Occupational maps outline the new structure for employers to provide recognised pathways for apprenticeships and T Levels. Each occupational map shows a pathway of technical, higher technical and professional occupations that shows a progression route available to candidates. Technical occupations typically include level 2 and 3 vocational qualifications that focus on entry-level job roles. Progression is available into higher technical training programmes at level 4 and 5 which offers a natural progression within an organisation. Level 6 and 7 professional qualifications focus on providing more advanced training for job roles that provide a clear progression pathway.
The initial list of occupational maps lie within the following sectors:
- Agriculture, environmental and animal care
- Business and administration
- Care services
- Catering and hospitality
- Creative and design
- Education and childcare
- Engineering and manufacturing
- Hair and beauty
- Health and science
- Legal finance and accounting
- Protective services
- Sales marketing and procurement
- Transport and logistics
These maps outline a clear structure on typical pathways that a candidate can take. Within the pathways typical job roles and progression routes are outlined by high-level definitions of occupations. Within each defined occupational route, an individual will be able to specialise in a chosen field. This is done by showing competency in a specific vocational qualification. Below we will look at some of the pathways and qualification routes for each of the occupational maps listed above.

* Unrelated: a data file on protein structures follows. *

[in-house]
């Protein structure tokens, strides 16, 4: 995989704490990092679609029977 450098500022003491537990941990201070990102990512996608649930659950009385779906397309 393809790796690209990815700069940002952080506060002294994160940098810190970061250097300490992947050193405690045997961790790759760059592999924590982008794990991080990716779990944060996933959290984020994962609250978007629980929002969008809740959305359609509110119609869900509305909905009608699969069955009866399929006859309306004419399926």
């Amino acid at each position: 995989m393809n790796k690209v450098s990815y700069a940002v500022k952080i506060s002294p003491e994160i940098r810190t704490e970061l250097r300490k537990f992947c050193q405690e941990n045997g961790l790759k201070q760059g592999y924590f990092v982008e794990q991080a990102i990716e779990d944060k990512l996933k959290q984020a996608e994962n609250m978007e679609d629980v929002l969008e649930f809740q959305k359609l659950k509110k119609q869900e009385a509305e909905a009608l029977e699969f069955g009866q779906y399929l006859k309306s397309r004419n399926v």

Agriculture, environmental and animal care:
The pathways included as part of this occupational map are: Agriculture, Land Management and Production Pathway and Animal Care and Management Pathway.
Under Agriculture, Land Management and Production, a typical technical occupation to start your career would be to work as an Agricultural Engineering Operative or Technician. This type of occupation is covered by qualifications such as the Land Based Service Engineer at level 2 or Land Based Service Engineering Technician at level 3.
To allow for progress the higher technical occupation is an Agricultural Engineering Manager. This includes the Agricultural Diagnostic Technician qualification which looks at managing local support and supply of equipment. The professional occupation is listed as an Agricultural Engineering Professional. This focuses on managing maintenance and sales of agricultural plant and equipment.
The qualifications provided to obtain this professional recognition are: Agricultural Dealership Professional; Agricultural Depot Manager; Agricultural Engineer and Mechanisation Manager. This is just one of seven pathways outlined by this occupational map. Other professions focus on forestry, conservation, landscaping and game/pest control. Each pathway provides a clear progression route. Opportunities are available to progress your career with the same or multiple employers depending on the specialism chosen.
Business and administration occupational map:
The business and administration occupational map provides two different pathways for career progression under the new occupational maps. These are the Human Resources Pathway and Management and Administration Pathway.
As an example, the Human Resources pathway would allow you to work in an entry-level position such as an HR Administrator. The next occupational outlined would be an HR Manager with further progression to an HR professional. A typical qualification route using the qualifications would be HR Support at Level 3 to HR Consultant/Partner at Level 5 to Senior People Professional at Level 7.